At What Age Should I Start Training My Puppy?
There was an old idea that puppies shouldn’t start training until they are six months old. However, this is definitely a myth. it probably came about because, at one time, puppies were not fully vaccinated until 6 months old. Nowadays, puppies are usually safe to go out into public places by around 16 weeks of age. Training your new puppy can start pretty much as soon as you get him home. Holidays4Dogs provides further information on early puppy training and socialisation.
Puppies are capable of learning from a very early age. Over the past few decades, much has been learnt about the importance of training and socialisation of young puppies. We now know that training can begin as soon as a puppy is brought home from the breeder.
It is important that puppies are brought up understanding that certain behaviours are good, rather being punished for doing the ‘wrong’ thing.
In a pup’s mind, some behaviours , which we may regard as being bad, are actually just normal canine behaviours. Chewing and biting for instance is the way in which a pup learns about his environment.
Here are four things you can teach your new pup straight away:
The details of how to go about house training your puppy can be found in another of our Holidays4Dogs articles. The main thing to remember is that your pup will need constant supervision. NEVER scold your puppy for accidents in the house. Give loads of praise when he perform in the right place.
This is an obvious one, but can begin as soon as you get your puppy home – as long as you can decide on a name! Keep using your pup’s name and whenever he looks or turns towards you, reward him lavishly. He will quickly understand that his name means you want his attention.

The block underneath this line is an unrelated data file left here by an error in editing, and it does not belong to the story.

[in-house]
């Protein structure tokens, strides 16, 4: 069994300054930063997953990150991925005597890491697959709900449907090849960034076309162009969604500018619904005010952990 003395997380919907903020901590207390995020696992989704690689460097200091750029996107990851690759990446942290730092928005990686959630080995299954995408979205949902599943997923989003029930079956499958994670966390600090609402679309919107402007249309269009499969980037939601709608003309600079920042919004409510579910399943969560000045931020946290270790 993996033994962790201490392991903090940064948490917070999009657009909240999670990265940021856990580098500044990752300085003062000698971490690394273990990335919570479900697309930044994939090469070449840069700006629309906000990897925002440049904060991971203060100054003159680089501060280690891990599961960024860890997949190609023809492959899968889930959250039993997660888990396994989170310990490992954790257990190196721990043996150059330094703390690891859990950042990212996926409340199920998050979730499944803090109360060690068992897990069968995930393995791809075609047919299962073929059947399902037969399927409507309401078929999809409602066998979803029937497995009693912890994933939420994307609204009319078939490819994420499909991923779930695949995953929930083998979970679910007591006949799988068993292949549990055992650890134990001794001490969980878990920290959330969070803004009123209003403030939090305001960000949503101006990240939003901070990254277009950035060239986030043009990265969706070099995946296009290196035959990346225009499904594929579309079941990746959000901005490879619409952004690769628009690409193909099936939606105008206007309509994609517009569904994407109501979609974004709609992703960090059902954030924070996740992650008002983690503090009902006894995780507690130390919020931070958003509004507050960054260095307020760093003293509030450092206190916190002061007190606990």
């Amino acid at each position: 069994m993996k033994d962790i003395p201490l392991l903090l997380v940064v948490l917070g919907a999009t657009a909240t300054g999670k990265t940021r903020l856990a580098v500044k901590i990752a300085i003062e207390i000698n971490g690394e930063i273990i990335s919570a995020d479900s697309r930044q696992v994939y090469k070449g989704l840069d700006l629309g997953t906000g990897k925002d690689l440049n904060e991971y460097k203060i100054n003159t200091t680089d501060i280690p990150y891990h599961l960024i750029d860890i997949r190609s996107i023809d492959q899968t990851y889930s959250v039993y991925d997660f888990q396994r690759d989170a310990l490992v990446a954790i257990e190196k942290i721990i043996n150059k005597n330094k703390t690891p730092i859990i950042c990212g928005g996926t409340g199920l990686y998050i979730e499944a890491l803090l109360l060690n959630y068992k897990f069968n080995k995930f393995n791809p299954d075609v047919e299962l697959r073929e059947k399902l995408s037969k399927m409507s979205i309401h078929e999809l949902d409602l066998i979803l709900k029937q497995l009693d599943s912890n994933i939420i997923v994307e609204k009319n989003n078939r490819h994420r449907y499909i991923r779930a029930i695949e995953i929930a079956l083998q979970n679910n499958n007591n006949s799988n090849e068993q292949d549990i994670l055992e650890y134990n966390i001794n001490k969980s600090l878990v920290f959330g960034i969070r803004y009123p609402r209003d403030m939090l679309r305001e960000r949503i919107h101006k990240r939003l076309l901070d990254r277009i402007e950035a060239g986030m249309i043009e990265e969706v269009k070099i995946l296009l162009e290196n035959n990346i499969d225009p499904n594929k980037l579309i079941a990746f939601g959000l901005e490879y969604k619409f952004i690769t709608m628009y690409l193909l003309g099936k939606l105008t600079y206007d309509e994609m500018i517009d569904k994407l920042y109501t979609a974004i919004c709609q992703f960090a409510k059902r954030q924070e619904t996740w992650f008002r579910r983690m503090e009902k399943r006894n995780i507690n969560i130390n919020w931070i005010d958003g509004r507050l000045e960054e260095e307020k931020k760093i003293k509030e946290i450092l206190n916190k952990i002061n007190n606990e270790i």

As we have pointed out, puppies explore the world around them using their mouths. Unfortunately, this can mean their very sharp teeth can hurt human skin. Should this happen, let out a loud yelp and remove your hand, (or foot) away from the puppy. Offer the puppy something he IS allowed to chew. If he fails to calm down, separate yourself from the pup for a minute or two, and see if this encourages him to settle.
Puppies can learn quite complex things even at a young age. To being with, however, keep it simple. Focus on things like ‘sit’ and ‘down’. Use food, or toys, to lure your pup into position. Praise as soon as his bottom hits the floor. You can also begin to teach recall, (using his name). Have plenty of toys and treats at the ready, to encourage him to come to you.
Training puppies is very rewarding, (if at times a little frustrating). While you should certainly begin this as soon as you bring your new puppy home, it is equally important not to overwhelm him. Try not to move too quickly onto more complicated behaviours.
Clicker training is a brilliant way to train young puppies, but keep sessions short and allow plenty of down time. Sometimes, you may find it is a case of two steps forwards and three steps back. But keep at it; be consistent and patient and you will soon see that your puppy is developing into a clever adult.
If you want inspiration, I once had a dog training colleague who brought his ten week old collie pup to training classes and demonstrated a controlled recall.
The pup was left in a sit stay, handler walked a few paces away, turned around and called the pup, who ran straight to him and sat. Puppies can be impressively good at learning what we want of them. Both owners and pups can have a lot of fun building a strong bond that will last a lifetime.
You can read about puppy socialisation and how to go about it in our next Holidays4Dogs article.